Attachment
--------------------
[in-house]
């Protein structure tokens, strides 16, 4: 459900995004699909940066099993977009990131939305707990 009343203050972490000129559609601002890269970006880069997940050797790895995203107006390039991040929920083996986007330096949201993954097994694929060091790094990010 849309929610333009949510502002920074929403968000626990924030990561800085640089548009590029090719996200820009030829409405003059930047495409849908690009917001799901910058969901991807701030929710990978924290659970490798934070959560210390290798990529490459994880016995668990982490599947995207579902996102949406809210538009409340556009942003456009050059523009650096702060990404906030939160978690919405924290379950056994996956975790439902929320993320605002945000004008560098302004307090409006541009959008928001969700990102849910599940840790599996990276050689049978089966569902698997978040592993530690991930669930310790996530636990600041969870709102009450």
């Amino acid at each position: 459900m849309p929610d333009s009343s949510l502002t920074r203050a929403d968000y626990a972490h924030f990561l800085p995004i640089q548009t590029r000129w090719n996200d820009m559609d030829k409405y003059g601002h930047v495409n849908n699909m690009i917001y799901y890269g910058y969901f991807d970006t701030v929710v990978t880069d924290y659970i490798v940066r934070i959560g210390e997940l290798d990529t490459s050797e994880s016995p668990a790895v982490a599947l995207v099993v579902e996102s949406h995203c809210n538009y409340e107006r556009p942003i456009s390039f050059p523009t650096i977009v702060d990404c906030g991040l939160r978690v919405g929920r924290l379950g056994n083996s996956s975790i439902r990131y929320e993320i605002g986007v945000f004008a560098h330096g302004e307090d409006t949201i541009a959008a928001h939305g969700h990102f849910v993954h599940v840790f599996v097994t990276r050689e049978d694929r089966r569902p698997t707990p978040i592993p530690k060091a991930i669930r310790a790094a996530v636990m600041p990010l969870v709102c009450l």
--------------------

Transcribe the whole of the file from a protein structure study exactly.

[in-house]
């Protein structure tokens, strides 16, 4: 459900995004699909940066099993977009990131939305707990 009343203050972490000129559609601002890269970006880069997940050797790895995203107006390039991040929920083996986007330096949201993954097994694929060091790094990010 849309929610333009949510502002920074929403968000626990924030990561800085640089548009590029090719996200820009030829409405003059930047495409849908690009917001799901910058969901991807701030929710990978924290659970490798934070959560210390290798990529490459994880016995668990982490599947995207579902996102949406809210538009409340556009942003456009050059523009650096702060990404906030939160978690919405924290379950056994996956975790439902929320993320605002945000004008560098302004307090409006541009959008928001969700990102849910599940840790599996990276050689049978089966569902698997978040592993530690991930669930310790996530636990600041969870709102009450």
């Amino acid at each position: 459900m849309p929610d333009s009343s949510l502002t920074r203050a929403d968000y626990a972490h924030f990561l800085p995004i640089q548009t590029r000129w090719n996200d820009m559609d030829k409405y003059g601002h930047v495409n849908n699909m690009i917001y799901y890269g910058y969901f991807d970006t701030v929710v990978t880069d924290y659970i490798v940066r934070i959560g210390e997940l290798d990529t490459s050797e994880s016995p668990a790895v982490a599947l995207v099993v579902e996102s949406h995203c809210n538009y409340e107006r556009p942003i456009s390039f050059p523009t650096i977009v702060d990404c906030g991040l939160r978690v919405g929920r924290l379950g056994n083996s996956s975790i439902r990131y929320e993320i605002g986007v945000f004008a560098h330096g302004e307090d409006t949201i541009a959008a928001h939305g969700h990102f849910v993954h599940v840790f599996v097994t990276r050689e049978d694929r089966r569902p698997t707990p978040i592993p530690k060091a991930i669930r310790a790094a996530v636990m600041p990010l969870v709102c009450l």